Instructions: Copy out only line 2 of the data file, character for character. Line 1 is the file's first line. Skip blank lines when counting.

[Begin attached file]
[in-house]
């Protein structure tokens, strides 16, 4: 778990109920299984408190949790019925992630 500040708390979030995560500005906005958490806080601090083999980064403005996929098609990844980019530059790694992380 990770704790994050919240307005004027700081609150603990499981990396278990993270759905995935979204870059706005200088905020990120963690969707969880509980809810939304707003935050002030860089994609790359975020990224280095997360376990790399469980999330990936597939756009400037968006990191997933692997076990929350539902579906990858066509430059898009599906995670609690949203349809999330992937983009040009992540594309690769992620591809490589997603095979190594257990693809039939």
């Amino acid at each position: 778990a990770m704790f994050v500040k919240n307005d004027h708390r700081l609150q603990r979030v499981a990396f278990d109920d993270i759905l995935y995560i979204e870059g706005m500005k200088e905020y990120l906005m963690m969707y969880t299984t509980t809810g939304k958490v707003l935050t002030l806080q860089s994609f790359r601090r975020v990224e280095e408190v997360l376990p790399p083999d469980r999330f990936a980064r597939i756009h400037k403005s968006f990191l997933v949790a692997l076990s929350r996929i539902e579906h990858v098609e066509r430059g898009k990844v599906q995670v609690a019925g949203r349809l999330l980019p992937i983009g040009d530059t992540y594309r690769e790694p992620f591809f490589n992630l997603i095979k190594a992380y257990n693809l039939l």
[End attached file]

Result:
């Protein structure tokens, strides 16, 4: 778990109920299984408190949790019925992630 500040708390979030995560500005906005958490806080601090083999980064403005996929098609990844980019530059790694992380 990770704790994050919240307005004027700081609150603990499981990396278990993270759905995935979204870059706005200088905020990120963690969707969880509980809810939304707003935050002030860089994609790359975020990224280095997360376990790399469980999330990936597939756009400037968006990191997933692997076990929350539902579906990858066509430059898009599906995670609690949203349809999330992937983009040009992540594309690769992620591809490589997603095979190594257990693809039939």